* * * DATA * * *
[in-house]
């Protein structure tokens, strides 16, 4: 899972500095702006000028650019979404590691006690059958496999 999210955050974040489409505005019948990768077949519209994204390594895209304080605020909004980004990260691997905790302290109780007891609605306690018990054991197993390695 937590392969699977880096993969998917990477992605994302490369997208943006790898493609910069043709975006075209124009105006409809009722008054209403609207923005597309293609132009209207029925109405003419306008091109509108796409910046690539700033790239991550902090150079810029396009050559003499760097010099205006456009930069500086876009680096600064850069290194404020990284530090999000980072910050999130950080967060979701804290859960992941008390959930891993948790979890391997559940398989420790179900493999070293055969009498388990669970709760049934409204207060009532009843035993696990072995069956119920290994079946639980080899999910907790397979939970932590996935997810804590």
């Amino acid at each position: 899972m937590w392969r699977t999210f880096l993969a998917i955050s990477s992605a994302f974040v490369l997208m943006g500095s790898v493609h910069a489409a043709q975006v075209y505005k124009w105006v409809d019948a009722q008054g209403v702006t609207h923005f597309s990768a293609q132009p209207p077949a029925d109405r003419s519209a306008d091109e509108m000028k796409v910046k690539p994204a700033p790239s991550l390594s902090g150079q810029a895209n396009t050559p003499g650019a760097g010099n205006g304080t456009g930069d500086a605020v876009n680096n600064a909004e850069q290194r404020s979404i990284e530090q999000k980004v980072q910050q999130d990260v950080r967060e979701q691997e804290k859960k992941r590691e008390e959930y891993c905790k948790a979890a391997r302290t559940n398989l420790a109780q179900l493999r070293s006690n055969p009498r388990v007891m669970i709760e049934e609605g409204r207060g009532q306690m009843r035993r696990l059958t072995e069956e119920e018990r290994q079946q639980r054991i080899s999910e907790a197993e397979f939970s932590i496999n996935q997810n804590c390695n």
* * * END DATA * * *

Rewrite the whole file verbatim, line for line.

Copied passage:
[in-house]
């Protein structure tokens, strides 16, 4: 899972500095702006000028650019979404590691006690059958496999 999210955050974040489409505005019948990768077949519209994204390594895209304080605020909004980004990260691997905790302290109780007891609605306690018990054991197993390695 937590392969699977880096993969998917990477992605994302490369997208943006790898493609910069043709975006075209124009105006409809009722008054209403609207923005597309293609132009209207029925109405003419306008091109509108796409910046690539700033790239991550902090150079810029396009050559003499760097010099205006456009930069500086876009680096600064850069290194404020990284530090999000980072910050999130950080967060979701804290859960992941008390959930891993948790979890391997559940398989420790179900493999070293055969009498388990669970709760049934409204207060009532009843035993696990072995069956119920290994079946639980080899999910907790397979939970932590996935997810804590």
């Amino acid at each position: 899972m937590w392969r699977t999210f880096l993969a998917i955050s990477s992605a994302f974040v490369l997208m943006g500095s790898v493609h910069a489409a043709q975006v075209y505005k124009w105006v409809d019948a009722q008054g209403v702006t609207h923005f597309s990768a293609q132009p209207p077949a029925d109405r003419s519209a306008d091109e509108m000028k796409v910046k690539p994204a700033p790239s991550l390594s902090g150079q810029a895209n396009t050559p003499g650019a760097g010099n205006g304080t456009g930069d500086a605020v876009n680096n600064a909004e850069q290194r404020s979404i990284e530090q999000k980004v980072q910050q999130d990260v950080r967060e979701q691997e804290k859960k992941r590691e008390e959930y891993c905790k948790a979890a391997r302290t559940n398989l420790a109780q179900l493999r070293s006690n055969p009498r388990v007891m669970i709760e049934e609605g409204r207060g009532q306690m009843r035993r696990l059958t072995e069956e119920e018990r290994q079946q639980r054991i080899s999910e907790a197993e397979f939970s932590i496999n996935q997810n804590c390695n």